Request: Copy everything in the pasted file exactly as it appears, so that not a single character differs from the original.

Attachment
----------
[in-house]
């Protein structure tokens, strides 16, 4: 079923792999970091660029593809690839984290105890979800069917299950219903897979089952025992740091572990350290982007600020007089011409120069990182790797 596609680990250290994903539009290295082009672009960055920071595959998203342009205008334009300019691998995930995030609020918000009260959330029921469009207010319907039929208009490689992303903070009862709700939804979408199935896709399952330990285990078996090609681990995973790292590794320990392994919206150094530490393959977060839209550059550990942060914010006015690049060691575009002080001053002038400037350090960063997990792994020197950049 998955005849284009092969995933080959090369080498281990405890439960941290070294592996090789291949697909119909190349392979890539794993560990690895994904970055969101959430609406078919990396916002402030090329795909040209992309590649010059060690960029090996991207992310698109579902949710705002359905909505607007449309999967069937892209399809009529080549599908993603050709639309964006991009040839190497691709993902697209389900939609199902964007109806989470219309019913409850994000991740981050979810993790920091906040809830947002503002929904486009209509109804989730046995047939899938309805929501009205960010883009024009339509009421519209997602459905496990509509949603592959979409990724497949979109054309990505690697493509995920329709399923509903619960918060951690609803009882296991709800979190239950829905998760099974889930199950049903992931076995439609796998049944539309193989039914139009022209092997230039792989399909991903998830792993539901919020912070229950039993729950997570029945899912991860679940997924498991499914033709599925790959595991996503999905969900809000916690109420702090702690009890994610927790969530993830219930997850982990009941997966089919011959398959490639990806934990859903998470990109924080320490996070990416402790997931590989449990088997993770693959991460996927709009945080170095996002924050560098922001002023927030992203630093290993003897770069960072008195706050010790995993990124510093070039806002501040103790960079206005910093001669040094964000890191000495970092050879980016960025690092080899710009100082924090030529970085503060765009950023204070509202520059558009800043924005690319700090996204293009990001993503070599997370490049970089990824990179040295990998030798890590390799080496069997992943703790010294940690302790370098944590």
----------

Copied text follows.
[in-house]
């Protein structure tokens, strides 16, 4: 079923792999970091660029593809690839984290105890979800069917299950219903897979089952025992740091572990350290982007600020007089011409120069990182790797 596609680990250290994903539009290295082009672009960055920071595959998203342009205008334009300019691998995930995030609020918000009260959330029921469009207010319907039929208009490689992303903070009862709700939804979408199935896709399952330990285990078996090609681990995973790292590794320990392994919206150094530490393959977060839209550059550990942060914010006015690049060691575009002080001053002038400037350090960063997990792994020197950049 998955005849284009092969995933080959090369080498281990405890439960941290070294592996090789291949697909119909190349392979890539794993560990690895994904970055969101959430609406078919990396916002402030090329795909040209992309590649010059060690960029090996991207992310698109579902949710705002359905909505607007449309999967069937892209399809009529080549599908993603050709639309964006991009040839190497691709993902697209389900939609199902964007109806989470219309019913409850994000991740981050979810993790920091906040809830947002503002929904486009209509109804989730046995047939899938309805929501009205960010883009024009339509009421519209997602459905496990509509949603592959979409990724497949979109054309990505690697493509995920329709399923509903619960918060951690609803009882296991709800979190239950829905998760099974889930199950049903992931076995439609796998049944539309193989039914139009022209092997230039792989399909991903998830792993539901919020912070229950039993729950997570029945899912991860679940997924498991499914033709599925790959595991996503999905969900809000916690109420702090702690009890994610927790969530993830219930997850982990009941997966089919011959398959490639990806934990859903998470990109924080320490996070990416402790997931590989449990088997993770693959991460996927709009945080170095996002924050560098922001002023927030992203630093290993003897770069960072008195706050010790995993990124510093070039806002501040103790960079206005910093001669040094964000890191000495970092050879980016960025690092080899710009100082924090030529970085503060765009950023204070509202520059558009800043924005690319700090996204293009990001993503070599997370490049970089990824990179040295990998030798890590390799080496069997992943703790010294940690302790370098944590």